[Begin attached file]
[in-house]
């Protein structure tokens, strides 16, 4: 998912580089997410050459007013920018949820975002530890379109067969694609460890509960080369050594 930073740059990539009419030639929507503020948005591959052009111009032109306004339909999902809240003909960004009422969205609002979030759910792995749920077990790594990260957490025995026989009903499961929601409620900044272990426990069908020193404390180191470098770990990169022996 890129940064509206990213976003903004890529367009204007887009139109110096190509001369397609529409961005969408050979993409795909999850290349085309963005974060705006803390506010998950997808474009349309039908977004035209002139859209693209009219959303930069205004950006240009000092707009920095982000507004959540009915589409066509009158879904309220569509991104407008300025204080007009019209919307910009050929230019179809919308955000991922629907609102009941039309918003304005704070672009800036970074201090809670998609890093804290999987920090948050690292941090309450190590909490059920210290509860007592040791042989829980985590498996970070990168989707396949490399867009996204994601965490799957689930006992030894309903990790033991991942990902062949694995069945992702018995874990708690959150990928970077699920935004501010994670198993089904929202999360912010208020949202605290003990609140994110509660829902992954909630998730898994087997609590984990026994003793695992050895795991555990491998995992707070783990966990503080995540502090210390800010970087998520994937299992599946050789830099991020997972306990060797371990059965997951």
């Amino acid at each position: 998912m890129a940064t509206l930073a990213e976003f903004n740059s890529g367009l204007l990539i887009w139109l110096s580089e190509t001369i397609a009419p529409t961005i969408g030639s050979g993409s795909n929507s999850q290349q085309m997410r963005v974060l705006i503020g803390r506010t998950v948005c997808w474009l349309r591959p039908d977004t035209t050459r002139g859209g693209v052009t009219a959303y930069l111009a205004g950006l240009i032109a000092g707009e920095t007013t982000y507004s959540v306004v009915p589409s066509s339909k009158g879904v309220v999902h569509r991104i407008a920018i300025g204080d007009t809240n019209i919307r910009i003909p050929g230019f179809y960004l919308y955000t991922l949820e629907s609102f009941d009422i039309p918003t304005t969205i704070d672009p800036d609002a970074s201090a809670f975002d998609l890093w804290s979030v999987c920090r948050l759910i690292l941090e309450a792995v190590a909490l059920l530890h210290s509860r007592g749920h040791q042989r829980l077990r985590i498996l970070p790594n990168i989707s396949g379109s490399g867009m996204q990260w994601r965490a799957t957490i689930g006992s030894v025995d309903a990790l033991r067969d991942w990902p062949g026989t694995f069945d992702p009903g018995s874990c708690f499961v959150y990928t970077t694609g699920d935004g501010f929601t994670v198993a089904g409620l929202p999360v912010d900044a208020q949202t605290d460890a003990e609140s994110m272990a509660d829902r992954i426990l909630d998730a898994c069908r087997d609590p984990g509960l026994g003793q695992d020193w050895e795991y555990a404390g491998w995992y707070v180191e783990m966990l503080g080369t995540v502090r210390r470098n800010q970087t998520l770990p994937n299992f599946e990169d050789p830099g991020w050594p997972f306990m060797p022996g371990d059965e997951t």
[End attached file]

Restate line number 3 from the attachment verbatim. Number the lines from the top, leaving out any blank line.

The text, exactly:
């Amino acid at each position: 998912m890129a940064t509206l930073a990213e976003f903004n740059s890529g367009l204007l990539i887009w139109l110096s580089e190509t001369i397609a009419p529409t961005i969408g030639s050979g993409s795909n929507s999850q290349q085309m997410r963005v974060l705006i503020g803390r506010t998950v948005c997808w474009l349309r591959p039908d977004t035209t050459r002139g859209g693209v052009t009219a959303y930069l111009a205004g950006l240009i032109a000092g707009e920095t007013t982000y507004s959540v306004v009915p589409s066509s339909k009158g879904v309220v999902h569509r991104i407008a920018i300025g204080d007009t809240n019209i919307r910009i003909p050929g230019f179809y960004l919308y955000t991922l949820e629907s609102f009941d009422i039309p918003t304005t969205i704070d672009p800036d609002a970074s201090a809670f975002d998609l890093w804290s979030v999987c920090r948050l759910i690292l941090e309450a792995v190590a909490l059920l530890h210290s509860r007592g749920h040791q042989r829980l077990r985590i498996l970070p790594n990168i989707s396949g379109s490399g867009m996204q990260w994601r965490a799957t957490i689930g006992s030894v025995d309903a990790l033991r067969d991942w990902p062949g026989t694995f069945d992702p009903g018995s874990c708690f499961v959150y990928t970077t694609g699920d935004g501010f929601t994670v198993a089904g409620l929202p999360v912010d900044a208020q949202t605290d460890a003990e609140s994110m272990a509660d829902r992954i426990l909630d998730a898994c069908r087997d609590p984990g509960l026994g003793q695992d020193w050895e795991y555990a404390g491998w995992y707070v180191e783990m966990l503080g080369t995540v502090r210390r470098n800010q970087t998520l770990p994937n299992f599946e990169d050789p830099g991020w050594p997972f306990m060797p022996g371990d059965e997951t």